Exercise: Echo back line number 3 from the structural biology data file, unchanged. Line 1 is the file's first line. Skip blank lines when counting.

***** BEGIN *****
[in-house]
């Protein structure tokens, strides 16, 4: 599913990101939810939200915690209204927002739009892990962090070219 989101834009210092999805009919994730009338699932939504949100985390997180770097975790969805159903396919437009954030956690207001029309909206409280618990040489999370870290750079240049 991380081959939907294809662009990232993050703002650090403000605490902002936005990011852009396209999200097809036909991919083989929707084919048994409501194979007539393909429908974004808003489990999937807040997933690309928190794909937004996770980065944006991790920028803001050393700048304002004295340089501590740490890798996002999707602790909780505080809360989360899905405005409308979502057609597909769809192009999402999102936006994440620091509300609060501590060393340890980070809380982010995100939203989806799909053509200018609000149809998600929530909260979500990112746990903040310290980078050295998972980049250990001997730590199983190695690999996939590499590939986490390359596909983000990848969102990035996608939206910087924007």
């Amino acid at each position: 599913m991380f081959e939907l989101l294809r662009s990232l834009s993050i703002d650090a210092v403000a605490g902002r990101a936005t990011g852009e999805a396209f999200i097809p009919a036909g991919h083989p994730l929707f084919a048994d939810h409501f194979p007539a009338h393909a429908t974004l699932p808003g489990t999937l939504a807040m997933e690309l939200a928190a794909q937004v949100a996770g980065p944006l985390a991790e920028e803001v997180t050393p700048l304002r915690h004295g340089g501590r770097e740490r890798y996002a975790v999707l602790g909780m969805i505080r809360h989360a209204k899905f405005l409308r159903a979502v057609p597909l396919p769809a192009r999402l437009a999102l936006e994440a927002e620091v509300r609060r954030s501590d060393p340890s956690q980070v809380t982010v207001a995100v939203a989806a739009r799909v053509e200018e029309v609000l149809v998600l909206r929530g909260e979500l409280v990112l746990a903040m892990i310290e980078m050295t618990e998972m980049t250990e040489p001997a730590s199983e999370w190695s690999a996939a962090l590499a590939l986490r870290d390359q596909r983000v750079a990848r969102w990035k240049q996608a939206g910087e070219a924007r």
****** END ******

């Amino acid at each position: 599913m991380f081959e939907l989101l294809r662009s990232l834009s993050i703002d650090a210092v403000a605490g902002r990101a936005t990011g852009e999805a396209f999200i097809p009919a036909g991919h083989p994730l929707f084919a048994d939810h409501f194979p007539a009338h393909a429908t974004l699932p808003g489990t999937l939504a807040m997933e690309l939200a928190a794909q937004v949100a996770g980065p944006l985390a991790e920028e803001v997180t050393p700048l304002r915690h004295g340089g501590r770097e740490r890798y996002a975790v999707l602790g909780m969805i505080r809360h989360a209204k899905f405005l409308r159903a979502v057609p597909l396919p769809a192009r999402l437009a999102l936006e994440a927002e620091v509300r609060r954030s501590d060393p340890s956690q980070v809380t982010v207001a995100v939203a989806a739009r799909v053509e200018e029309v609000l149809v998600l909206r929530g909260e979500l409280v990112l746990a903040m892990i310290e980078m050295t618990e998972m980049t250990e040489p001997a730590s199983e999370w190695s690999a996939a962090l590499a590939l986490r870290d390359q596909r983000v750079a990848r969102w990035k240049q996608a939206g910087e070219a924007r």